Throwing Stones at Streetlights or Cuckolding Dictators? Australian Foreign Policy and Human Rights in the Developing World
The Round Table: The Commonwealth Journal of International Affairs, Forthcoming
23 Pages Posted: 2 Nov 2010
Date Written: November 1, 2010
This article charts the layered and chequered history of Australian human rights foreign policy in the developing world. It argues that Australia’s most consistent contribution has been in the area of socio-economic rights through its aid program since the 1950s, and in its support for decolonisation. During the Cold War, Australia placed a premium on civil rights, in ideological opposition to communism. After the initial activism of the Evatt era from 1945-49, and a long hiatus until 1972, renewed engagement with multilateral human rights institutions came with the Whitlam, Fraser, Hawke/Keating and Rudd governments (after some retreat under the Howard government). All Australian governments have actively participated in UN peacekeeping operations; many have pursued human rights goals through the Commonwealth; and most have pursued bilateral engagement. They have also coupled considerable human rights successes with some dramatic failures, and most have sacrificed human rights at some point for other strategic objectives, particularly in relation to powerful neighbours such as China or Indonesia. The article concludes that an active and effective human rights foreign policy is an expression of the social values which are important to Australia’s political life and collective identity, and there remains room for a small power like Australia to articulate a more effective human rights diplomacy. It also makes suggestions for enhancing the coherence and effectiveness of Australia’s human rights diplomacy.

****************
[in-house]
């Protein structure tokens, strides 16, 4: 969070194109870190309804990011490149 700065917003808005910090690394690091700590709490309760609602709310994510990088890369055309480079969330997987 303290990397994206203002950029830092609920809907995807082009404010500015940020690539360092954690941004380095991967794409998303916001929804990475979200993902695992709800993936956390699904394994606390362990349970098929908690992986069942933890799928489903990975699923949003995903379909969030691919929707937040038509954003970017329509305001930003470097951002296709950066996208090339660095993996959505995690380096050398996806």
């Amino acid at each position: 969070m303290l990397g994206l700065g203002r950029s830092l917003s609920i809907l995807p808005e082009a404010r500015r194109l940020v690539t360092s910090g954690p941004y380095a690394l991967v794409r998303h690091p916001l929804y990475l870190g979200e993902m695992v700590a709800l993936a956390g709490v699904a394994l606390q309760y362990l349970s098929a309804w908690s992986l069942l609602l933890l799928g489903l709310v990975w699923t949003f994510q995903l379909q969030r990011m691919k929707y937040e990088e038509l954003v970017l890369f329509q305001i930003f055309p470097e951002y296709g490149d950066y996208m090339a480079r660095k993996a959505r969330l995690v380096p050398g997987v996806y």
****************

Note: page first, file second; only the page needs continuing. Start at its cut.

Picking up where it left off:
Keywords: Australia, foreign policy, human rights, diplomacy, developing countries
JEL Classification: K10, K30, K33
Suggested Citation: Suggested Citation